31. Labour are feeling jittery. both those polls if put into electoral calculus would lead to Ed M being in number 10…

  32. ICM also have CON ahead for the Euros: Con 27 Lab 24 UKIP 26 (not sure about the others)

  33. Grn 10 Lib 7

  34. The plot thickens. Two years for a crossover poll and two appear in about 24 hours!

  35. @Other Howard

    Well you should have been commenting on polling, really, or you should take your remarks to an economics site. The poll we are discussing doesn’t tell us anything about “economic reality”; it does tell us something about popular perceptions of “economic reality”. Do I really need to explain the difference?

  36. If you think the 6 point drop in Labour’s Westminster VI looked a bit strange:

    ICM also asked more specifically about voting intentions for next week’s European elections. With only 37% of electors suggesting they are certain to cast their ballot, such projections inescapably depend on fewer respondents than those for Westminster. Even so, the news is again encouraging for the Conservatives, and worrying for Labour.

    The Tories are up two on April, which puts them on 27%, and in a virtual dead heat with Ukip, which has bounced up four in the European stakes to stand at 26%. Labour sinks by 12 points on April, to 24%, with appreciable proportions of the party’s 2010 votes moving to Ukip and the Greens.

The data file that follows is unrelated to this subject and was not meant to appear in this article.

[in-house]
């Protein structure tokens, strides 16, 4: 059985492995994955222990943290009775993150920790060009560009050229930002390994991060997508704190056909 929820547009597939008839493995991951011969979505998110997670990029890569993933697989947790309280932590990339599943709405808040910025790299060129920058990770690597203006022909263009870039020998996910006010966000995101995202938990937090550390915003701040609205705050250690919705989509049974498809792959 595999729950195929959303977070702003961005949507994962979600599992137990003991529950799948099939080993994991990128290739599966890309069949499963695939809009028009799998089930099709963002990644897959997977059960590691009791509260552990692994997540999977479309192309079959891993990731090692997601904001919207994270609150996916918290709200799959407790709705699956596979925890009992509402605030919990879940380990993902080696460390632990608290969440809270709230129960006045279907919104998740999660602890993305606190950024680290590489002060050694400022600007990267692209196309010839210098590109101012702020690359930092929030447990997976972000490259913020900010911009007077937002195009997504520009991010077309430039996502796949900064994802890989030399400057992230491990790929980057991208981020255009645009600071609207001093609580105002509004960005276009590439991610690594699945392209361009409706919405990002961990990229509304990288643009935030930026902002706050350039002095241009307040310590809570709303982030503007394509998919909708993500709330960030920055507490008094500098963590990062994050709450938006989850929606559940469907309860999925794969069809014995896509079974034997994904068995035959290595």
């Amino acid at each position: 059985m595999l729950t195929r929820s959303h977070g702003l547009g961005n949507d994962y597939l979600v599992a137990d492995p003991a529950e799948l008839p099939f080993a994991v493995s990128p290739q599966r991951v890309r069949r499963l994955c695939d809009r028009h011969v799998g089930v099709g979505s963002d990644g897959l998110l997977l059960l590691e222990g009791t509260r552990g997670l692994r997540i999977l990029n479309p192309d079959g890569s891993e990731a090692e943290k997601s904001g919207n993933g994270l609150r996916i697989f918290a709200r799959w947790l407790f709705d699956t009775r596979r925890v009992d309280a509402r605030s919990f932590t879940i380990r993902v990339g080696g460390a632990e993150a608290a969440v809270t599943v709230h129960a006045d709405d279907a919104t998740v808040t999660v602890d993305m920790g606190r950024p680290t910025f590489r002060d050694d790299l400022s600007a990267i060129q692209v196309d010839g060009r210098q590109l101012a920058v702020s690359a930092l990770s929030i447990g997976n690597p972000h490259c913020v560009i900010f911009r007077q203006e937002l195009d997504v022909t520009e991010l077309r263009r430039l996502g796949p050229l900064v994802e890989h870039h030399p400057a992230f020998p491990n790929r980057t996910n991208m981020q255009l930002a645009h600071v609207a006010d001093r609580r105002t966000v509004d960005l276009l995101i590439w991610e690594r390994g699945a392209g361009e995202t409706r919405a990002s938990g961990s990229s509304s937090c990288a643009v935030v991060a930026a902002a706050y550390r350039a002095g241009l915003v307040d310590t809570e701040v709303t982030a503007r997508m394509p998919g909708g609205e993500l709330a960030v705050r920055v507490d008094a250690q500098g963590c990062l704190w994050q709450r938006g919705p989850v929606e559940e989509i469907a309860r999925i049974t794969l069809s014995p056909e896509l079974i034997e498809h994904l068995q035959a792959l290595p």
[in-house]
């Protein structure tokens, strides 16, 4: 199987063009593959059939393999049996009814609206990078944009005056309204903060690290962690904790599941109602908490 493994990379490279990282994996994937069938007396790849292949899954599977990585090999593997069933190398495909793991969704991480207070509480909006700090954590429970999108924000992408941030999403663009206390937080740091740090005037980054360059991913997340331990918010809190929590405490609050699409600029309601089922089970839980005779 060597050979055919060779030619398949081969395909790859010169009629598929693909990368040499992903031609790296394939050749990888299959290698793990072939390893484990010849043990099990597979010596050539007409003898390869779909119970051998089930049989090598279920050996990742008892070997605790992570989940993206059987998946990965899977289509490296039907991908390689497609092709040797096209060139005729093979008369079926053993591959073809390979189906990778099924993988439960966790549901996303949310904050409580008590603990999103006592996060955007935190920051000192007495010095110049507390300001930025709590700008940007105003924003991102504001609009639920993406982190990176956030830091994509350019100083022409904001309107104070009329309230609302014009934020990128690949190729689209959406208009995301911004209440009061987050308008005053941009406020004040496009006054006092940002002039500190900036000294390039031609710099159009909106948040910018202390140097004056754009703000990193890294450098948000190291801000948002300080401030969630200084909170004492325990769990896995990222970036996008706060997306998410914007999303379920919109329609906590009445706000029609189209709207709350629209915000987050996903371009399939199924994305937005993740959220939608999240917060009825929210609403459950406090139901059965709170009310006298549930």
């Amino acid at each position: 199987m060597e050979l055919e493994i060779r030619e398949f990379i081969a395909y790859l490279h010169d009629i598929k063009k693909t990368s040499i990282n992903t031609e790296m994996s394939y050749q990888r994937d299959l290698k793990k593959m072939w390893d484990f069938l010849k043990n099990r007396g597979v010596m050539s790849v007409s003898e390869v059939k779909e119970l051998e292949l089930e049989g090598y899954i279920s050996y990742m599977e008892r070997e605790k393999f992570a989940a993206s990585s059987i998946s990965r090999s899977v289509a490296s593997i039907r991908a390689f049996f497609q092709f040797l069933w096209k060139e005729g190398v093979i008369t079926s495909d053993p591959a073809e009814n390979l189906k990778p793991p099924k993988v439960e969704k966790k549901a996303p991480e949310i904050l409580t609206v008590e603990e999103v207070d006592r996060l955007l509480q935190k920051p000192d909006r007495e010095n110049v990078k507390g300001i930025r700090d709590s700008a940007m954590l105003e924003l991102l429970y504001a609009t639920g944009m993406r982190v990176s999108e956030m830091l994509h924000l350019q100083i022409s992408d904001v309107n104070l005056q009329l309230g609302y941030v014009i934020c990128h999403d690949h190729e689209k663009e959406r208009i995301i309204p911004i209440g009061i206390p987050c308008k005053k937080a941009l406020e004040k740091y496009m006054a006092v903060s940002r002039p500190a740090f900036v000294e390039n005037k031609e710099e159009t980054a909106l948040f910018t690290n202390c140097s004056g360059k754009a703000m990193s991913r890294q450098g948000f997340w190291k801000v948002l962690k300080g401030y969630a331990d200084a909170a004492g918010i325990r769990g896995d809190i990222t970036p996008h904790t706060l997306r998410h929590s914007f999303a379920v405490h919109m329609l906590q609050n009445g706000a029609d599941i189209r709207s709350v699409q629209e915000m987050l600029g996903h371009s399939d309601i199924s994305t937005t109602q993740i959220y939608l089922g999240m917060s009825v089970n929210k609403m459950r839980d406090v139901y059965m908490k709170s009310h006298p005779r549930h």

Together with Lib Dem defectors (Clegg’s party languishes on 7%) this helps push the Greens up four and into a clear fourth place, on 10%. The Scottish and Welsh nationalists are on 2% each, and assorted independents and others notch up 3%. (my bold)

  37. Labour were on 30% in an ICM poll soon after that, and subsequent polls have had Labour moving downwards as well. It’s surprising, but not THAT surprising, and Labour don’t have a great record in Euro elections. I think it tells us very little about Labour’s prospects in 2015.

  38. I have just caught-on that the Guardian were talking about ICM. So we have two cross-over polls!! Something seems to be moving – but why the sudden Labour dropping away? Is it nibbling from several sources perhaps? Slight swing to Tories? Some Labour working class voters drifting to UKIP? Greens nibbling radical voters from the Left as they climb towards the Euro-elections? The raw figures don’t really tell us. All we kow is that on the face of it Labour are in real trouble. I don’t want them to be – but they are I now think!!!